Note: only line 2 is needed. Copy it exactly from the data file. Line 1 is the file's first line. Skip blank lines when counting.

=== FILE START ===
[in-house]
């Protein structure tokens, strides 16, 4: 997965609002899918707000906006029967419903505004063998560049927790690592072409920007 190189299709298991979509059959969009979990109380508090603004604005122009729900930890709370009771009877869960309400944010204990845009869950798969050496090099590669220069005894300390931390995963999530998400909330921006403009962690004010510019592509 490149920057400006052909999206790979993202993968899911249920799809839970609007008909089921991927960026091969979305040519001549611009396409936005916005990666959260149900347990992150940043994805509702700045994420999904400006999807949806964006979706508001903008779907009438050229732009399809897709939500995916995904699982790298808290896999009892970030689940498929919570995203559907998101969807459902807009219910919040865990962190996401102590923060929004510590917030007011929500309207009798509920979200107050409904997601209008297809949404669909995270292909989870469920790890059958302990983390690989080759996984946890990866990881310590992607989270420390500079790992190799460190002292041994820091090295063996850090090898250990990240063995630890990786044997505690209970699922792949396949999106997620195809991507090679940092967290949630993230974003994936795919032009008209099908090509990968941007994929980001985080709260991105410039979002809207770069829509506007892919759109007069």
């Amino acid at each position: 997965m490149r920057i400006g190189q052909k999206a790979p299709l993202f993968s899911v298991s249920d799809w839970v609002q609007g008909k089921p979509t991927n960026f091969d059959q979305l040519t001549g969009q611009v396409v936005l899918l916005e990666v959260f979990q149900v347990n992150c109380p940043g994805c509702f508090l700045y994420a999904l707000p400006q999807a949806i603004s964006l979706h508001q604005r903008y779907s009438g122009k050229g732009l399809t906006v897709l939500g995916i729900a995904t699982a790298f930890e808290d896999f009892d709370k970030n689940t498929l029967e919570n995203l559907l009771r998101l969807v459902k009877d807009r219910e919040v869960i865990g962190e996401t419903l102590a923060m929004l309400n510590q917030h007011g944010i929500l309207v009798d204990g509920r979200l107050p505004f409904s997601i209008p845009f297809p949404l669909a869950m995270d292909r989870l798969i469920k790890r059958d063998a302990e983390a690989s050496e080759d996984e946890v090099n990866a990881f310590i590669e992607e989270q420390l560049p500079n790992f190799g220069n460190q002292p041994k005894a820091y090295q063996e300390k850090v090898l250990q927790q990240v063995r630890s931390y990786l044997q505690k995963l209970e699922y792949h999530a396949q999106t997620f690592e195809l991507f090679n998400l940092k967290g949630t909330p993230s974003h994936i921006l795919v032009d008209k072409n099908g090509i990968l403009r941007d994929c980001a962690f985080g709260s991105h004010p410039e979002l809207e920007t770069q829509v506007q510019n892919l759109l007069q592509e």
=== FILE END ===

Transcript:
């Protein structure tokens, strides 16, 4: 997965609002899918707000906006029967419903505004063998560049927790690592072409920007 190189299709298991979509059959969009979990109380508090603004604005122009729900930890709370009771009877869960309400944010204990845009869950798969050496090099590669220069005894300390931390995963999530998400909330921006403009962690004010510019592509 490149920057400006052909999206790979993202993968899911249920799809839970609007008909089921991927960026091969979305040519001549611009396409936005916005990666959260149900347990992150940043994805509702700045994420999904400006999807949806964006979706508001903008779907009438050229732009399809897709939500995916995904699982790298808290896999009892970030689940498929919570995203559907998101969807459902807009219910919040865990962190996401102590923060929004510590917030007011929500309207009798509920979200107050409904997601209008297809949404669909995270292909989870469920790890059958302990983390690989080759996984946890990866990881310590992607989270420390500079790992190799460190002292041994820091090295063996850090090898250990990240063995630890990786044997505690209970699922792949396949999106997620195809991507090679940092967290949630993230974003994936795919032009008209099908090509990968941007994929980001985080709260991105410039979002809207770069829509506007892919759109007069």